And the big issues of 2022? It’s hard to believe people are obsessed with inflation and gas prices (lately below $3 a gallon) when one regularly sees motorists in gas-guzzlers idling at length in H-E-B parking lot aisles just so they can park near the store entrance. And no less than the conservative The Economist partially credits inflation to a savvy post-pandemic workforce that recognizes its value and demands better jobs, better pay, better benefits. That’s not socialism but pure, unadulterated capitalism at work.
And, yes, democracy is perhaps an esoteric concept difficult for some of us far removed from the founding generation to understand and appreciate, but enough 2022 voters still had qualms (at least beyond Texas) about trusting candidates who talked and acted crazy.
Texas Tribune research suggests that Republicans pouncing on President Biden’s incoherent immigration policies brought their voters to the polls in ways abortion, gun restrictions, voter suppression and power grid failures didn’t for Democrats. Evidence of this surfaced at the McLennan County Republican Party’s rousing border security rally with popular KXXV-TV news personality Ann Harder serving as mistress of ceremonies over fiery political addresses delivered in the incendiary style of Donald Trump.
During the Sept. 24 “Secure Our Border” rally, McLennan County Sheriff’s Detective Joe Scaramucci told the small but enthusiastic crowd that border crossings had exploded statistically the past two years and that voters “need to put Republicans back in the White House” to deter rampant crimes committed by illegal immigrants: “What we have coming across the border are people that are coming and exploiting our children, exploiting our women, murdering people and engaging in human trafficking.”
Yet many fail to recognize the incoherence in billions of taxpayer dollars plowed by Abbott and the Republican-led Texas Legislature into Operation Lone Star, a program to deter illegal immigration in ways federal authorities have failed to do. A Sept. 28 Texas Tribune analysis found “the number of migrants officials encounter at the Texas-Mexico border is higher today than it was before Operation Lone Star began.” This politically inconvenient info comes from U.S. Customs and Border Protection.
It will be interesting to see how Republican lawmakers in a divided Congress approach the issues touted during their campaigns such as the economy and immigration. One of the first Republican press meetings saw QAnon conspiracy-monger Marjorie Taylor Greene, elevated to power by Republican Leader Kevin McCarthy, vow to lead the Republican Party’s Putin wing in the fight against U.S. funding for Ukraine. So much for bold talk of liberty and freedom. Where’s Joe McCarthy when you really need him?
A politically astute and crestfallen Democratic friend of mine marveled that, with the Uvalde school massacre, death-dealing state power grid collapse and pushback on banning abortion rights on the Texas ballot, so few Texans could be bothered to vote. Surveys may reveal the reason, but it likely involves the fact many people are discouraged by increased difficulties in voting and abuses such as gerrymandering, the latter of which only increases political extremism and irresponsible governance.
The great divide
A friend who has toiled long and hard as a Trump activist cavalierly insisted Democrats would echo the cry of “election fraud” after their own 2022 election losses. He assumed a “red wave” nationwide would prompt such whining to jump from one party to the other. Instead, the Republicans are whining again. Ideologues such as former Trump adviser Stephen Miller question early voting and propose hiking the voting age from 18 to 21. Trump continues to target mail-in balloting.
One solution might be voters investing more time and thought in their right to vote. In conversations during and after the midterms, McLennan County Elections Office staffers informed me that some voters were upset to learn they couldn’t vote in McLennan County because they hadn’t actually registered to vote when they moved here from another county or state. The morning after Election Day two staffers told me that they dreamed overnight about repeatedly checking voter names against registration rolls.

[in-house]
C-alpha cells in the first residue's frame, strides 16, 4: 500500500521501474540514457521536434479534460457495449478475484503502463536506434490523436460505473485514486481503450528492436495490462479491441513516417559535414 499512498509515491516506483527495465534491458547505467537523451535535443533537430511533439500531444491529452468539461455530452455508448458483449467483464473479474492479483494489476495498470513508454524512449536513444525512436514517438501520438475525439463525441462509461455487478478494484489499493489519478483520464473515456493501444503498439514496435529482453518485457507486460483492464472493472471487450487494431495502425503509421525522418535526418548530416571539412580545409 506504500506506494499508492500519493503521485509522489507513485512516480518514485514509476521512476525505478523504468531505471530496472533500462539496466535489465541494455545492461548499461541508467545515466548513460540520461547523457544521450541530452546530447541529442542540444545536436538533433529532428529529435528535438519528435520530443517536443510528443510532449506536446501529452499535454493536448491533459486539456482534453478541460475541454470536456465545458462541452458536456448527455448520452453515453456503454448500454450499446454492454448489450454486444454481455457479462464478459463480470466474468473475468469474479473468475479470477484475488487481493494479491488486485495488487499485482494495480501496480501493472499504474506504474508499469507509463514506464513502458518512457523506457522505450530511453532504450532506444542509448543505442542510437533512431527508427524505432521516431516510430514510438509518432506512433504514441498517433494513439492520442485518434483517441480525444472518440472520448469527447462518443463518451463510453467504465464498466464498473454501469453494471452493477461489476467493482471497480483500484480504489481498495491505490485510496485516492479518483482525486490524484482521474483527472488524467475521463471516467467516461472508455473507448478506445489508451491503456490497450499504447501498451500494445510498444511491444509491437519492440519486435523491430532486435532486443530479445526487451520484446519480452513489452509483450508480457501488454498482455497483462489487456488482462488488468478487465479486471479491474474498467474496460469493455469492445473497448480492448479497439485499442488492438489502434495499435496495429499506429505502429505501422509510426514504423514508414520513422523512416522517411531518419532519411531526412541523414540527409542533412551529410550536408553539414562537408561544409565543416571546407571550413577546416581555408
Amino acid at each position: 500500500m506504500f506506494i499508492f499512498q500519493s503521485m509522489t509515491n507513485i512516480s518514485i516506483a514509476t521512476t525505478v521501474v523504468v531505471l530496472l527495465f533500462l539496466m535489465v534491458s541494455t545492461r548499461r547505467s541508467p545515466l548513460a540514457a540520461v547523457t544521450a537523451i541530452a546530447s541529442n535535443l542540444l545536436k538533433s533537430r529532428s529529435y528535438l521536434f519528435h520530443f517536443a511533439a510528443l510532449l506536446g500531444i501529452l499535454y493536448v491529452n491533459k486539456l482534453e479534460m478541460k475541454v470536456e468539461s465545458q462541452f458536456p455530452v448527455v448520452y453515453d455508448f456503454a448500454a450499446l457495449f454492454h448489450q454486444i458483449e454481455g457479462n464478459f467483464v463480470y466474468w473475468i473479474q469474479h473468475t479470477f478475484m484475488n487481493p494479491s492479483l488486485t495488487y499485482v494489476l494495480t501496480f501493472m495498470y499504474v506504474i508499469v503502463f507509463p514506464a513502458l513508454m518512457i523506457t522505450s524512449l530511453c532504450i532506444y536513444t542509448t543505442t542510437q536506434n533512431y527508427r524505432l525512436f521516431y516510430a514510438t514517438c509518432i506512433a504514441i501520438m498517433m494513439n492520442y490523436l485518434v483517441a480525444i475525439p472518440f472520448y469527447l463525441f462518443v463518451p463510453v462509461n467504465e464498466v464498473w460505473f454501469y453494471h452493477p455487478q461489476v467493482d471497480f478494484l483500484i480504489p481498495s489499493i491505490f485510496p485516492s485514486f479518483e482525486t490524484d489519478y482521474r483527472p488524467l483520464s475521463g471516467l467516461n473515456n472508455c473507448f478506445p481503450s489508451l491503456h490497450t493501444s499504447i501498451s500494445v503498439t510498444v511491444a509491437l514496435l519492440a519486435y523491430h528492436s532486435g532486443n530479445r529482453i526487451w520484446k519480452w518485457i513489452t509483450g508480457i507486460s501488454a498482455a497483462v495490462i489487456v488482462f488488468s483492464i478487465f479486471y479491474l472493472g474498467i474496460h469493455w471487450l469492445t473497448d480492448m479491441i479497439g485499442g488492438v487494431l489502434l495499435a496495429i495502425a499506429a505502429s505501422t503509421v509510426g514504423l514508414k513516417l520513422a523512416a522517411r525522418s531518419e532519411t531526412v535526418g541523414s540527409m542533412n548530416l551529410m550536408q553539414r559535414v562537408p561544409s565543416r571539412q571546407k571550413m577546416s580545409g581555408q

Ironically, some Republican hopefuls collided with their party’s sustained efforts at voter suppression. Arizona’s defeated gubernatorial candidate, resolute election denier Kari Lake, is crying foul because some of her supporters discovered on Election Day that they weren’t properly registered to vote and couldn’t promptly remedy matters. Why? Same-day voter registration had been forbidden by Republican state legislators in Arizona (and on a party line vote). Oops.
A diehard Republican neighbor suggests 2022 national election returns suggest voters aren’t happy with either party. Closer to the truth: Americans are evenly and passionately divided in ways we haven’t seen in our lives, even with the civil strife of the late 1960s and early ’70s. And the path forward is dark unless we embrace 2012 Republican presidential nominee Mitt Romney’s suggestion we build consensus and mutual respect into public service rather than year-round, burn-it-all-down Machiavellian politicking.
“Two roads diverge before this potential GOP majority,” Romney said in a Nov. 10 Wall Street Journal op-ed when Republicans still appeared likely to control both houses of Congress. “The one ‘less travelled by’ would be to pass bills that would make things better for the American people. The more tempting and historically more frequented road would be to pursue pointless investigations, messaging bills, threats and government shutdowns. The road we choose could make all the difference.”
Even though Sen. Romney is an outlier in his party for voting to impeach Trump for trying to overthrow the 2020 presidential election through skullduggery and violence, his advice is solid. And if the issues themselves are too complicated for the ordinary citizen to grasp, an easy way to gauge a lawmaker’s worth, in state or federal governance, is to learn if your representative or senator has filed a bill with someone on the other side of the aisle to address some significant problem of our times.
And I’m not talking about legislation to name a post office after somebody or to create another state or federal holiday most of us can’t observe anyway. Far more is required of our political leaders today — and us. Failing in this critical regard may leave all of us losers.
Bill Whitaker spent more than 45 years as a reporter, editor and columnist in daily Texas journalism, including a dozen years as Waco Tribune-Herald opinion editor. He is a member of the Tribune-Herald Board of Contributors.